There are a few things that scream 80s: hair scrunchies, permed hair, head gears, and silver-colored tooth fillings. And while those amalgam fillings aren’t dangerous or flawed, there are some definite advantages to composite fillings. Good news, your Westchester dentist specializes in them! We’ll answer all the questions you have when you come in, and answer some here, too. Let’s look at the differences:
While we usually call them silver fillings, they are a mix of silver, tin, mercury, and copper. Before you think, “Mercury? Seriously? I have those fillings in my mouth!” Don’t worry. The danger is eliminated when it’s mixed with other metals. It’s the only element that binds the others together, and it has never caused anyone’s mouth harm in 100 years.
Amalgam fillings are not without their uses. They are often used for back teeth, since they are quite sturdy and are often placed where the majority of chewing takes place. They are also cheap (which makes them great for baby teeth you'll lose anyway), and your dentist can place them quickly. Another positive point to the silver-spotted smile, is that when bacteria get in around the edges, the silver tends to neutralize it. But because they come from metals, they can tarnish the tooth’s color. And when the dentist is preparing the tooth for amalgam, he or she usually has to drill a bit of the tooth away, compromising the integrity of the tooth. If, later on, the filling needs replacing, there is less tooth to work with. These types of fillings also fill the hole, and then harden, sometimes acting like a wedge. After many years of being in the tooth they can, in rare cases, split the tooth. A lot of dental offices still use them, but some of the best dentists have moved to composite fillings, and here's why.
The most obvious advantage to resin composite fillings is their similar color to teeth. They are much less noticeable (if at all) than the amalgam fillings, making your teeth look healthier and more uniform. They come from plastic and ceramic compounds, and have been used for the last 40 years. More recently, the compounds are stronger. This allows dentists to place composite fillings where you need high durability (like the back of the mouth for chewing or on teeth that people grind).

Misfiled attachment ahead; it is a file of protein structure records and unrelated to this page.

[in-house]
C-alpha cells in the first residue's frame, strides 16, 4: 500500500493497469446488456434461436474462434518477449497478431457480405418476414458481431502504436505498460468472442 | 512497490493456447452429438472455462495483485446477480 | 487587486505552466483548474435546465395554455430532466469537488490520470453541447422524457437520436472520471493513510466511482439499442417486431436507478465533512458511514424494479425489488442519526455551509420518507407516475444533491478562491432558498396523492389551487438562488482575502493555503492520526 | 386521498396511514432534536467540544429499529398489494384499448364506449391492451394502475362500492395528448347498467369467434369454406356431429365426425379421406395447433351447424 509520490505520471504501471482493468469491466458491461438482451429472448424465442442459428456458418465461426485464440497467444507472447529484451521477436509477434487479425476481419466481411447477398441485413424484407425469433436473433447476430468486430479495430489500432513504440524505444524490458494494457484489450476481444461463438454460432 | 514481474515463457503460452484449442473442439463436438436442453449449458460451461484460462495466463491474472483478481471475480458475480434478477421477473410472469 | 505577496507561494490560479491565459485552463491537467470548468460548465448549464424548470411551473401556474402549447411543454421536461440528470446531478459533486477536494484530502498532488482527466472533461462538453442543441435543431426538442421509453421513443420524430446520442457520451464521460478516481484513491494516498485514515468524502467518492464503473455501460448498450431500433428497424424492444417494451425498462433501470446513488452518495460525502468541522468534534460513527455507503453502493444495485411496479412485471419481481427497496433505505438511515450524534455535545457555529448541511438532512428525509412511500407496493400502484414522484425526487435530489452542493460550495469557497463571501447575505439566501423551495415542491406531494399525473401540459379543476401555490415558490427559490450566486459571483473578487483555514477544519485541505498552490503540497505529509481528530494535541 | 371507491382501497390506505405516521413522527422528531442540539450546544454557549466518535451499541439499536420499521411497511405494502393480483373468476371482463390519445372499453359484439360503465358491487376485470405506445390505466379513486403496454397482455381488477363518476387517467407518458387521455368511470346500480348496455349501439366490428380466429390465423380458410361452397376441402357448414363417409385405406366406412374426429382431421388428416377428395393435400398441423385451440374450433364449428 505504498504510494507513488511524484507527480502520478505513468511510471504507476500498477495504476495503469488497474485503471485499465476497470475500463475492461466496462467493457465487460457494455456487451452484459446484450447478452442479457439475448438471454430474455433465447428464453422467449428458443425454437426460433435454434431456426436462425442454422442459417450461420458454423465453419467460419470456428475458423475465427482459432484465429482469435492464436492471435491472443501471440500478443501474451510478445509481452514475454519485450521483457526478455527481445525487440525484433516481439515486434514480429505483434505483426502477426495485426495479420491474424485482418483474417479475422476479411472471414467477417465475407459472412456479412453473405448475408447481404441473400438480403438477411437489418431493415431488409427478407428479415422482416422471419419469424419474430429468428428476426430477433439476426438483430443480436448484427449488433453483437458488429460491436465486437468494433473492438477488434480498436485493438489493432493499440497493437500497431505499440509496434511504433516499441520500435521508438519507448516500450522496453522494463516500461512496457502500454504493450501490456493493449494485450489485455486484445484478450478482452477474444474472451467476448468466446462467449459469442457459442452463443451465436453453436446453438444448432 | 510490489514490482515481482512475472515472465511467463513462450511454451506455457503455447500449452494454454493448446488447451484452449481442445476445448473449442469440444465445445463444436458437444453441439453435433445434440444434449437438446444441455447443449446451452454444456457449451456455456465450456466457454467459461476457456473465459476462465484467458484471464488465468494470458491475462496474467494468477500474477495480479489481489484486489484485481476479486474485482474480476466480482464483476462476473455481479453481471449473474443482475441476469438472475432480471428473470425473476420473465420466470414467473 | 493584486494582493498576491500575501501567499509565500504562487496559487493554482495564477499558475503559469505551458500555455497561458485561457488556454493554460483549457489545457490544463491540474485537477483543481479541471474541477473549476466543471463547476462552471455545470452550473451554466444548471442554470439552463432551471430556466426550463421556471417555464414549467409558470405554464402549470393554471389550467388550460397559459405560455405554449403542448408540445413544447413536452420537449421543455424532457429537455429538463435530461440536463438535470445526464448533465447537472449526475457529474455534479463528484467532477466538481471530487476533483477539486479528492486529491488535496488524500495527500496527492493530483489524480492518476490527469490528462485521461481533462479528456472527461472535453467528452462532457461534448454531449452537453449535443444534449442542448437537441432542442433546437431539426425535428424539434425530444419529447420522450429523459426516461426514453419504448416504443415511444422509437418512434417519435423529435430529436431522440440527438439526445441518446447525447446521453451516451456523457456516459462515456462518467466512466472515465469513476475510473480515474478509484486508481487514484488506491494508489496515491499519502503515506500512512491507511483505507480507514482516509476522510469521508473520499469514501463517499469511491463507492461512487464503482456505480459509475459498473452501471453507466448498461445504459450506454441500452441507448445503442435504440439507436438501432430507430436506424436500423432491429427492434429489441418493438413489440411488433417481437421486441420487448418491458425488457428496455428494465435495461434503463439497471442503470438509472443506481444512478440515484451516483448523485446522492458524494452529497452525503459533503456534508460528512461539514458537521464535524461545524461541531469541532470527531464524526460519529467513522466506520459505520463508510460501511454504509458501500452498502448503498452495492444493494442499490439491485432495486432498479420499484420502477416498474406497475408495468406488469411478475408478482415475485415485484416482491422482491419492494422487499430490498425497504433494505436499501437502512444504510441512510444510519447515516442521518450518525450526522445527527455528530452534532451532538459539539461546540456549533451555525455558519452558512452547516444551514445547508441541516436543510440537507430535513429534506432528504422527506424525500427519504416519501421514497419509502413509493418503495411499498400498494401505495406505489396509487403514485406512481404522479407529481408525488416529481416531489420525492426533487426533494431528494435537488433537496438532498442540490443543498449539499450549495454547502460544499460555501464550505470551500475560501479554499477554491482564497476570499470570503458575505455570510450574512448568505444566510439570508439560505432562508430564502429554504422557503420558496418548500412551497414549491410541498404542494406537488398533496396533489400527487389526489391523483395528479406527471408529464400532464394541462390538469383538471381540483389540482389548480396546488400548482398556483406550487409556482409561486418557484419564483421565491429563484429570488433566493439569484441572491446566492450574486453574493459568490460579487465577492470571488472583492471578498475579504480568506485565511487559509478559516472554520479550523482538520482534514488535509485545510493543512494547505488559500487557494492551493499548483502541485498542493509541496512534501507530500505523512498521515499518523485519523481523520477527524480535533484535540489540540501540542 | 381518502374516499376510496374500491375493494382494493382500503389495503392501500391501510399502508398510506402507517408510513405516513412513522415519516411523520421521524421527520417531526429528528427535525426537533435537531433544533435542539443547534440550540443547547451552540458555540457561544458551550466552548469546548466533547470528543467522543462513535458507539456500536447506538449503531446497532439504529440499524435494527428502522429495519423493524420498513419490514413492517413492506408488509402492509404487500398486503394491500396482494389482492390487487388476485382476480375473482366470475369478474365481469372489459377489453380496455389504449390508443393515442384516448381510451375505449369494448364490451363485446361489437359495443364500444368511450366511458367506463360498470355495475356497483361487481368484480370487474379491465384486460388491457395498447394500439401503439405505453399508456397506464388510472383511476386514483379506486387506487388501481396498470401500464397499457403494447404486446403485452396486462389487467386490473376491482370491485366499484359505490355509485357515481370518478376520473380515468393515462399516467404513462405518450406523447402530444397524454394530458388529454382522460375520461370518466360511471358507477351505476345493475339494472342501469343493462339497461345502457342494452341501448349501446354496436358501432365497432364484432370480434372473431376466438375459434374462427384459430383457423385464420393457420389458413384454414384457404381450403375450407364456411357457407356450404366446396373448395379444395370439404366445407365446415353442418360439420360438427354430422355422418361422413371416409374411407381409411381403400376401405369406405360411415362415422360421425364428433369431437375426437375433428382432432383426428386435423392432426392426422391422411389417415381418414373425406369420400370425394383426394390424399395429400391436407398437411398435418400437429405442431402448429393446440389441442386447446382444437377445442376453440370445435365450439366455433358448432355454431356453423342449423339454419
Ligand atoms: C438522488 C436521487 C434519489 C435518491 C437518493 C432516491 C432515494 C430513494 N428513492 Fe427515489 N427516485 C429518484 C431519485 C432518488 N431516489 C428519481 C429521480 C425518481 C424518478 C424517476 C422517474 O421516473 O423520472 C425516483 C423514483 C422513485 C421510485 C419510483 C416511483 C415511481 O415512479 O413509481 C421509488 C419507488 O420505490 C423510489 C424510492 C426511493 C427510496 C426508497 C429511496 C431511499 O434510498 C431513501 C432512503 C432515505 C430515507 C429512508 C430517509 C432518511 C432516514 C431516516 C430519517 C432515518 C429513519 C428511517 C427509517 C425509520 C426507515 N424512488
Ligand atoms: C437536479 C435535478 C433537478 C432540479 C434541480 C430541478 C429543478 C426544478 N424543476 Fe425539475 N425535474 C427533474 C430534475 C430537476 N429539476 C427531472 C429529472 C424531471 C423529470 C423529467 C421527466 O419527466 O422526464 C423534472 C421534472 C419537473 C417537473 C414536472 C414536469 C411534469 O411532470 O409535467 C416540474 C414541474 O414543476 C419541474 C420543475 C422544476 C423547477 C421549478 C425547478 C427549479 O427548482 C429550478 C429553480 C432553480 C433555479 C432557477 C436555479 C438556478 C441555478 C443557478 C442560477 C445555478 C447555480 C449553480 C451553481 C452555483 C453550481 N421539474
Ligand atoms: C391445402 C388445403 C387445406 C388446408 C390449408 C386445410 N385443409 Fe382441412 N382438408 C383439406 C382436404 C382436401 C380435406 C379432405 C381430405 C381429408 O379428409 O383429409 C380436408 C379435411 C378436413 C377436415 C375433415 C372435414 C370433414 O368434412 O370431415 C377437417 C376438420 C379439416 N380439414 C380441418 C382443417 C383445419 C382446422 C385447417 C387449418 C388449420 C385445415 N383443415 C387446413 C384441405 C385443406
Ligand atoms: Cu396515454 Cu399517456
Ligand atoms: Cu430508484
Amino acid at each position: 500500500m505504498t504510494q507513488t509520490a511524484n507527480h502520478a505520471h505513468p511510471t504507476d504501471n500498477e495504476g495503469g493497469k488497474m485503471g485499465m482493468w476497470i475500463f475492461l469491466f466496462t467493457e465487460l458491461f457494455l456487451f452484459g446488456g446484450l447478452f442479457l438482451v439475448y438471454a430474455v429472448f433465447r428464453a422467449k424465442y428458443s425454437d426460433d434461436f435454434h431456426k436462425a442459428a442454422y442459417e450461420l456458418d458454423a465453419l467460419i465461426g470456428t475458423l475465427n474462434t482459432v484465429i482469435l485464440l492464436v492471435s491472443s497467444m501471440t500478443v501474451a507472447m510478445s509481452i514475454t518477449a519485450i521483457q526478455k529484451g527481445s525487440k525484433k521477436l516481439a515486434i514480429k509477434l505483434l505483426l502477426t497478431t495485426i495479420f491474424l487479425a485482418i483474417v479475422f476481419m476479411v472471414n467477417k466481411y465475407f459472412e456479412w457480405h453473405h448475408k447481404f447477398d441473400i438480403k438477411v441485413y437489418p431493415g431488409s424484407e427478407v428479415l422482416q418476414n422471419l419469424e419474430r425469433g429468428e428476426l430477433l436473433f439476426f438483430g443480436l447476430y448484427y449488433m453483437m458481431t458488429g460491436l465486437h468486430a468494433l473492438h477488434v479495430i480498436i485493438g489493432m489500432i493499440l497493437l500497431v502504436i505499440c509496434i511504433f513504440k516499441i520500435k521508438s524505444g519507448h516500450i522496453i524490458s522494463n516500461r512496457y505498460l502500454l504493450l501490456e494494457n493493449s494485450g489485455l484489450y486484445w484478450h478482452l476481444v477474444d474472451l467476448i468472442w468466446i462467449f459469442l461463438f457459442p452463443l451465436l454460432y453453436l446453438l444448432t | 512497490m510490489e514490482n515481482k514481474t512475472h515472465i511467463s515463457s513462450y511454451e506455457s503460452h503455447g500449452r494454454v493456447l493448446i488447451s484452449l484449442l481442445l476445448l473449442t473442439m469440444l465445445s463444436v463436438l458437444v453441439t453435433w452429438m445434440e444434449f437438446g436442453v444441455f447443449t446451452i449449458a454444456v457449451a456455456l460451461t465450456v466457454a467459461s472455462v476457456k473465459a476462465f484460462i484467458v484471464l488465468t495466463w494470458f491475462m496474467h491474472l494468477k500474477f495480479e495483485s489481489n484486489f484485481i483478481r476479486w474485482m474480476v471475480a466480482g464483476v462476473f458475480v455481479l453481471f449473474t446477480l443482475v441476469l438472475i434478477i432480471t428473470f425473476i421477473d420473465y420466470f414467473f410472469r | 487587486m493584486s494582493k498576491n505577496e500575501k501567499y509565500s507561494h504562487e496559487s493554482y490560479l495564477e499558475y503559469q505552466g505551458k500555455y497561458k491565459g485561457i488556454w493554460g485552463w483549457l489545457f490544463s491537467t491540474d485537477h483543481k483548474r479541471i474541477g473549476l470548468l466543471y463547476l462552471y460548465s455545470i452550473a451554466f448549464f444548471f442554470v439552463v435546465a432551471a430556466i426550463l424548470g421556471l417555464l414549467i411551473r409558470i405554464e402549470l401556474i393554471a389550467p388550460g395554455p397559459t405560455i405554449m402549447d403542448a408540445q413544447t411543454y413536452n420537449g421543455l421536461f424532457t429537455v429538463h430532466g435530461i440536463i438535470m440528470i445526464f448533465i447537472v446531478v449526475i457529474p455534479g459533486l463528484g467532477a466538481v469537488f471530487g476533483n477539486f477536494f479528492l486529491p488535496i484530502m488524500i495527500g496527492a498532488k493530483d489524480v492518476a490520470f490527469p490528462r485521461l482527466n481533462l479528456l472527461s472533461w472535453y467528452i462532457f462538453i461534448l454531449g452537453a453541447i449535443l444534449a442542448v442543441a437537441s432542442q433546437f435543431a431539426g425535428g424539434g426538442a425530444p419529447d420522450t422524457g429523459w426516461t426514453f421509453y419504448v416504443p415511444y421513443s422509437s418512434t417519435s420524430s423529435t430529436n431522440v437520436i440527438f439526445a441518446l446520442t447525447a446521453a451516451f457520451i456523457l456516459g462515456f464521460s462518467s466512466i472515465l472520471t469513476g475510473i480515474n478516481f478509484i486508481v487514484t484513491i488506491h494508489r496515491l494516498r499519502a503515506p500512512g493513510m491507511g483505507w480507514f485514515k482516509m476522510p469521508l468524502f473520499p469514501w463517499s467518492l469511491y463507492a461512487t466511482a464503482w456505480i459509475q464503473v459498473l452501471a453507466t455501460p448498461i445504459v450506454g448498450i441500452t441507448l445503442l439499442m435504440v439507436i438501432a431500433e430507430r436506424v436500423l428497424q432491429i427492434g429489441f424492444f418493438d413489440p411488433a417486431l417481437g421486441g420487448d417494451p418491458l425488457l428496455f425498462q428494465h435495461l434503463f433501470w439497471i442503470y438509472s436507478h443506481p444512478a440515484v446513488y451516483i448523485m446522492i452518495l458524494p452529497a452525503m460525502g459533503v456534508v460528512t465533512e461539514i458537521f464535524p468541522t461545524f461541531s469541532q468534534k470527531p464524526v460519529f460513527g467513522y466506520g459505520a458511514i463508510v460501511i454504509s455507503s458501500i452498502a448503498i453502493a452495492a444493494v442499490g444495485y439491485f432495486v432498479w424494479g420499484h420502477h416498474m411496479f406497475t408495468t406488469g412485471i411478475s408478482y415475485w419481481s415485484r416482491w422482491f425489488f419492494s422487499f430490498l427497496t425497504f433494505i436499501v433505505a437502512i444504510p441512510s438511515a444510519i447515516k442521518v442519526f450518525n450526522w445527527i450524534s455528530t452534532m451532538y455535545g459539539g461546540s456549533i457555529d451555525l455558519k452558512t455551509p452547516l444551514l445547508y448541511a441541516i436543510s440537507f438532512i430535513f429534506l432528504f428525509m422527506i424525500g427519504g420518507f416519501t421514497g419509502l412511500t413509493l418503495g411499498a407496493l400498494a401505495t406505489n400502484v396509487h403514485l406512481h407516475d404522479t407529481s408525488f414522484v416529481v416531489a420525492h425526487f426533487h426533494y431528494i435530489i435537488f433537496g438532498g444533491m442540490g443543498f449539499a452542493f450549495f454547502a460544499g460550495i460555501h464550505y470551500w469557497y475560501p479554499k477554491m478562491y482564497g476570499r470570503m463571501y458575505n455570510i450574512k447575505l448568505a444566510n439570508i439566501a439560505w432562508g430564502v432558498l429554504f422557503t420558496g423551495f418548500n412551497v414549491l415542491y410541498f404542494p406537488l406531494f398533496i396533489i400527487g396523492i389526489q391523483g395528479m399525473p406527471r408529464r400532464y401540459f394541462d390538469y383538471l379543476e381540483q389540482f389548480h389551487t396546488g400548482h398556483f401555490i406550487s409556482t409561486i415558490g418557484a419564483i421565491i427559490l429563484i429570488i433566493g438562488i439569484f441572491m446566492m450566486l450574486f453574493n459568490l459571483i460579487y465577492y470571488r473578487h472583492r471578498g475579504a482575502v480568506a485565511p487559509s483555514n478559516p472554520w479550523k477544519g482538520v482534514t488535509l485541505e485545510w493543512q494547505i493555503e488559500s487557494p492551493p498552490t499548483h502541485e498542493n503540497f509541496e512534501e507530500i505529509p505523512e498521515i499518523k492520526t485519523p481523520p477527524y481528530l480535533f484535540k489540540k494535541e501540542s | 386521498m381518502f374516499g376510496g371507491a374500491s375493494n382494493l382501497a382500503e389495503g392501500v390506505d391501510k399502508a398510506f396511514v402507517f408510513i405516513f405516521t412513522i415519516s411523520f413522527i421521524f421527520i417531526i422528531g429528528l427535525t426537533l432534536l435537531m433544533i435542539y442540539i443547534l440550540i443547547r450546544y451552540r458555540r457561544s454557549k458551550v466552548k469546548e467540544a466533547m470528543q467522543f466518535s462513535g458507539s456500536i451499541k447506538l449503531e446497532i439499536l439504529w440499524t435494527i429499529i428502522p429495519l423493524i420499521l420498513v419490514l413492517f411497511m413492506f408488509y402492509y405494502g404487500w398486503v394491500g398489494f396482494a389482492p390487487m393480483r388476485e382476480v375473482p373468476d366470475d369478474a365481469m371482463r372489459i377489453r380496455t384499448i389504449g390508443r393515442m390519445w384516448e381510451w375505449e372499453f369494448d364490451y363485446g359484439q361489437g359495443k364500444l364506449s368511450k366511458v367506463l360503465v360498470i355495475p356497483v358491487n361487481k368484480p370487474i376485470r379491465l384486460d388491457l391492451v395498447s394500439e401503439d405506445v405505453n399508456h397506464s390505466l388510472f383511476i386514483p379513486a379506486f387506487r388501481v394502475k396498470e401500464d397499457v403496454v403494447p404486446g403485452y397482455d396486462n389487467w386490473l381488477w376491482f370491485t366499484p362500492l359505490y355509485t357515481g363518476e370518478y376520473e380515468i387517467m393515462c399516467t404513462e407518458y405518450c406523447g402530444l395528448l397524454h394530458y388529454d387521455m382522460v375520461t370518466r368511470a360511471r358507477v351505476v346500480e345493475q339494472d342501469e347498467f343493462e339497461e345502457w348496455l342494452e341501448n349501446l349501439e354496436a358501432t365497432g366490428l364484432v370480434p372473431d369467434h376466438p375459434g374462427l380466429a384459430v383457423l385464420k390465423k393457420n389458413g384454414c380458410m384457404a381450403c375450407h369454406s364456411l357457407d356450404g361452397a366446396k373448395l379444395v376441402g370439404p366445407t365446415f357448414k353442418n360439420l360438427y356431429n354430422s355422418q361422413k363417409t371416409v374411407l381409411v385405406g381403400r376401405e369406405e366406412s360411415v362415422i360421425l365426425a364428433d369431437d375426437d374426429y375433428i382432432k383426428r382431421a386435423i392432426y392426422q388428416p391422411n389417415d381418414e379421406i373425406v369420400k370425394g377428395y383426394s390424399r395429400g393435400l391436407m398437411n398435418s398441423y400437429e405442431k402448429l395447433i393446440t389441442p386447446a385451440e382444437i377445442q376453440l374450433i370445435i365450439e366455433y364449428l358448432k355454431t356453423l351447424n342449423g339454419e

Resin composites can also be placed in much smaller or irregular places than amalgam. When your dentist places the filling, you need to keep the spot completely dry (which can prove difficult in some parts of the mouth). If any moisture is introduced, the quality of the filling will be compromised. The mixture is soft at first, so it’s easy to adapt to the shape of the cavity. The next step is to bond the tooth together by gluing the resin composite in place. It is then cured (hardened) when exposed to the blue part of the light spectrum. Lastly, your dentist will polish it to avert staining and wear. We can even match resin composites to the color of your teeth! And, unlike amalgam, they will not cause any discoloration to the tooth.
Resin composite fillings do not come without instructions! They need to be kept clean, so be sure to keep up a regular brushing and flossing routine. Otherwise they can get bacteria around the edges and develop cavities.
Deciding which type of restorative material is better for your smile will be up to you and your dentist. Be sure to take into account the location and size of the cavity, aesthetics, cost, and oral history. But in today’s dental universe, there’s no need to have unsightly “silver” fillings, or any other sort of aesthetic eyesores. We’ll fill you in on all your choices and recommend the best thing for you. Schedule an appointment with Advanced Dentistry of Scarsdale today!